Eskom warns of looming power squeeze


[] — IT’S going to take a massive team effort from all parties concerned to avoid load shedding in 2011.

The lack of new power stations in South Africa would finally catch up with the country this year and could lead to a repetition of the dark days of 2008.

Eskom CEO Brian Dames said on Thursday that Eskom has repeatedly warned South Africa’s power network would be under massive pressure in 2011 and 2012, due to a lack of new generating capacity.

“Now 2011 is here, and we can confirm that the power network is under pressure,” said Dames.

Eskom’s new power stations would only start producing power in 2013, and Dames said it’s going to demand a team effort to manage the network until then.

“If adequate steps aren’t taken to manage the gap between the demand for power and the available power, the deficit this year will be as much as six terawatt hours. That’s equal to the amount of power that a city like Cape Town uses in one year.”

Eskom’s total power capacity at present is 41,500 MW, of which 1,500 MW are imported from Cahora Bassa.

“The total demand for power at the moment is 30,000 MW at peak times. That’s expected to increase to 32,000 MW in the next two weeks,’ Dames said.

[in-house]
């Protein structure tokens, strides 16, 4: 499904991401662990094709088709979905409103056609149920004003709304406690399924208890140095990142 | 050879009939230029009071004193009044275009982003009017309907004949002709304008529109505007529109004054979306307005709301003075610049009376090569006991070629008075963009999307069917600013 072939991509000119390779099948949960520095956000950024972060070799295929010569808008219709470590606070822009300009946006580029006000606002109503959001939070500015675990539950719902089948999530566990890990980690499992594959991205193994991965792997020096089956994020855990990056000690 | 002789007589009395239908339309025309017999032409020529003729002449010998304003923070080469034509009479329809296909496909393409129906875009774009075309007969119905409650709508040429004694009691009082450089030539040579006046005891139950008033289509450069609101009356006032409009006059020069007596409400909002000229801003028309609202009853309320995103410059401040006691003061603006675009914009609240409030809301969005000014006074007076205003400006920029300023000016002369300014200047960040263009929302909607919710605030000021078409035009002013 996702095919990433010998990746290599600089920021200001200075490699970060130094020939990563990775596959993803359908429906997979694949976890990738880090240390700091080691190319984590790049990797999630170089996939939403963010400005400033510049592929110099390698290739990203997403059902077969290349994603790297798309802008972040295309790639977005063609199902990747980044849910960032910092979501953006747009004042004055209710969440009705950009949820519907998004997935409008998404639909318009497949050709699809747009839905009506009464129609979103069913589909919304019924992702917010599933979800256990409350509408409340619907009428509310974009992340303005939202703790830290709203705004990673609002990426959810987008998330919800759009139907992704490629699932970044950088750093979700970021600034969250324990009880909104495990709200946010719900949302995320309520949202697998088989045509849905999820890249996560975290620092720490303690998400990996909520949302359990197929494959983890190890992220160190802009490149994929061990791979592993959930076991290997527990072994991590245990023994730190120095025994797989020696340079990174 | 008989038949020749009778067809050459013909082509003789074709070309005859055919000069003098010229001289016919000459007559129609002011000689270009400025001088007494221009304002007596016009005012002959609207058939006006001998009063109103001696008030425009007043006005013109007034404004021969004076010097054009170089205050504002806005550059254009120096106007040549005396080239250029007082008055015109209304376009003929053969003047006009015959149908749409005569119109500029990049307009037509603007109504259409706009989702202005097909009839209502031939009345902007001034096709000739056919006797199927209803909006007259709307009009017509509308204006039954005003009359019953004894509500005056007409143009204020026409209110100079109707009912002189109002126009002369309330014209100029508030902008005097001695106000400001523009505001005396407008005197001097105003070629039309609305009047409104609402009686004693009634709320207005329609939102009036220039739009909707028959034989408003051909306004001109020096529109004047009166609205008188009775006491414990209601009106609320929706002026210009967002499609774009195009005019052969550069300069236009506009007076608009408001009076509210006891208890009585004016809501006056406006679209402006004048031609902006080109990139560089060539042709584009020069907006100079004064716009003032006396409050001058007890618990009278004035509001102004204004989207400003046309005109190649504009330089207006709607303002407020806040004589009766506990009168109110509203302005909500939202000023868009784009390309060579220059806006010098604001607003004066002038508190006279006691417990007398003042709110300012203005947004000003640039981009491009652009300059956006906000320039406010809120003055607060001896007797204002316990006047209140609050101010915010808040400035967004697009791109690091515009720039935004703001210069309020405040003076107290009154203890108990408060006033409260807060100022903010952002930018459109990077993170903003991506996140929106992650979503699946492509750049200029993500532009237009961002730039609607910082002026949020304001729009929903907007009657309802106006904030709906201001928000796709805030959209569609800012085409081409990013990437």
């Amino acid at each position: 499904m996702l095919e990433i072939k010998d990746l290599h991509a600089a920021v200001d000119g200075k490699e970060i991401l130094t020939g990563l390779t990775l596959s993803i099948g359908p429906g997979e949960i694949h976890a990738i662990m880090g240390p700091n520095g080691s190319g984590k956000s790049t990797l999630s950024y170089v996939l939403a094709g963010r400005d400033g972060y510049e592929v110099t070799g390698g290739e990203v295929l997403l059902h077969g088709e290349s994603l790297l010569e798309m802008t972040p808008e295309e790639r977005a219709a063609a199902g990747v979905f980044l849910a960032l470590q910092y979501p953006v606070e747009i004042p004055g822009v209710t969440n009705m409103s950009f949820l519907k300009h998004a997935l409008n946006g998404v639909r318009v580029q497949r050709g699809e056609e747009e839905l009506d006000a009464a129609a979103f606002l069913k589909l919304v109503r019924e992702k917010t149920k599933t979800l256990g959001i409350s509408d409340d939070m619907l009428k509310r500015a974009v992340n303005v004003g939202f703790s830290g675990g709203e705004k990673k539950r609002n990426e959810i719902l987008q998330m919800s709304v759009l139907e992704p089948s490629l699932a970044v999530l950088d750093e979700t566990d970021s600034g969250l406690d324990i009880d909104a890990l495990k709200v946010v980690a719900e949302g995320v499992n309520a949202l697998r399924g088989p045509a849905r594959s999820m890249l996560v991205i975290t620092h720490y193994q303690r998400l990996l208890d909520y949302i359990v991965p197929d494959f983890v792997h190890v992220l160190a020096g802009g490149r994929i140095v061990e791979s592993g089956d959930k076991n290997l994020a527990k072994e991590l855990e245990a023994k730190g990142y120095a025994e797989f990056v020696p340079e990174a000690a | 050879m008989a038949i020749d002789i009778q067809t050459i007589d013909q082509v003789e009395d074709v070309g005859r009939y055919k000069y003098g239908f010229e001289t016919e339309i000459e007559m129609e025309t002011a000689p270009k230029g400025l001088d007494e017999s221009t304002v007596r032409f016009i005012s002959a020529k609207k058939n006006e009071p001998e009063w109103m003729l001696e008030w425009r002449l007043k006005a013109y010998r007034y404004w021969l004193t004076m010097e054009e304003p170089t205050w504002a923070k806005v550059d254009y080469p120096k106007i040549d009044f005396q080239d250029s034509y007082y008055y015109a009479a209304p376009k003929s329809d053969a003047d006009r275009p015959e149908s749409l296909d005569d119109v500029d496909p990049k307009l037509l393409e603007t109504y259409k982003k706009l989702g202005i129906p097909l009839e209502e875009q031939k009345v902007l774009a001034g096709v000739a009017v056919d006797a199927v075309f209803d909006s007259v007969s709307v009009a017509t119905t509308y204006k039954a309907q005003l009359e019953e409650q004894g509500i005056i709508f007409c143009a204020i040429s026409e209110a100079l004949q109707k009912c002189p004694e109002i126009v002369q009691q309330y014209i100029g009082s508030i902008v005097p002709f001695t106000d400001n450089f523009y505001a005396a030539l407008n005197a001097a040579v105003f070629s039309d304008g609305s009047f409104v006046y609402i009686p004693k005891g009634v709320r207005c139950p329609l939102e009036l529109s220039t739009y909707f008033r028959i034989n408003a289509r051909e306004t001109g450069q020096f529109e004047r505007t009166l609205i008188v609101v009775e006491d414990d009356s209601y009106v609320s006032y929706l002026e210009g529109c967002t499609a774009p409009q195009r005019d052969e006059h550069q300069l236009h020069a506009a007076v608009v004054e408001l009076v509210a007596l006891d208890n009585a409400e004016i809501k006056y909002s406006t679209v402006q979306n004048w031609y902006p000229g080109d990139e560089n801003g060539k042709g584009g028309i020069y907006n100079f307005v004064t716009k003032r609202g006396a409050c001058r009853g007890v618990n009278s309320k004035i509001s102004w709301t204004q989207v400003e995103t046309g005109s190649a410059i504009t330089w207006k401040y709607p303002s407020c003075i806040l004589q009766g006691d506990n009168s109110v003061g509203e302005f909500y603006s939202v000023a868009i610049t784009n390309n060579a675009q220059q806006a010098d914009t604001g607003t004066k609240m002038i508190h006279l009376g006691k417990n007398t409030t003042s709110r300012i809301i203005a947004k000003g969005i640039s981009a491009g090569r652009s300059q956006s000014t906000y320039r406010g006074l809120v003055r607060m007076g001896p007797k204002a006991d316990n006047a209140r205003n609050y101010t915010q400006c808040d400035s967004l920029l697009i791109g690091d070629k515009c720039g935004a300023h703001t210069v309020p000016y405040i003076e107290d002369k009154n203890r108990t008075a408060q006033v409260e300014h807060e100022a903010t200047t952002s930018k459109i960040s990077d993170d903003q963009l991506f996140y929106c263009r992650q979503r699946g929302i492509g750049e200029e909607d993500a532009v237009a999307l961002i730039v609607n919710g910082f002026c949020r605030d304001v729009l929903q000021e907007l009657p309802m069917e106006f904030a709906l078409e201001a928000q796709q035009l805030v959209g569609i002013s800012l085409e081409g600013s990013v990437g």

However, he said, Eskom expected the demand during the winter months to rise further to 38,000 MW.

That leaves a reserve of only 3,500 MW for unforeseen power problems.

This reserve should normally be 15% of the total power network. But, in winter this would fall to just over 8%.

“Our power stations are old, between 30 and 40 years old, and unexpected short circuits and unavailability of power stations occur frequently,” Dames said.

The amount of power that was unavailable on Thursday, for example, was 4,521 MW. If this were to be repeated in the winter months, load shedding would be unavoidable.


Investment Solutions economist Chris Hart said what makes Eskom’s job particularly difficult is that the economy is recovering.

“As the economy gets going after the recession, the demand for power will simply continue. The recession helped us in 2009 and 2010, because the demand wasn’t as high as it would’ve been without the impact of the recession. This helped Eskom in particular.”

Hart said that factories want to start returning to production, and consequently they need more electricity.

“Is load shedding coming again? No one knows for certain, but the warning signs are definitely there.”

Dames said that Eskom is looking at various ways of managing the situation. This includes the use of diesel-driven power generators.

“This option is very expensive, but at peak times when demand is at its highest, that would be an essential expenditure. Another option is to negotiate contracts with independent power suppliers as soon as possible. We have already signed contracts with four parties to provide up to 287 MW of power in the future.

“Also, we are appealing to all South Africans to save as much power as possible.’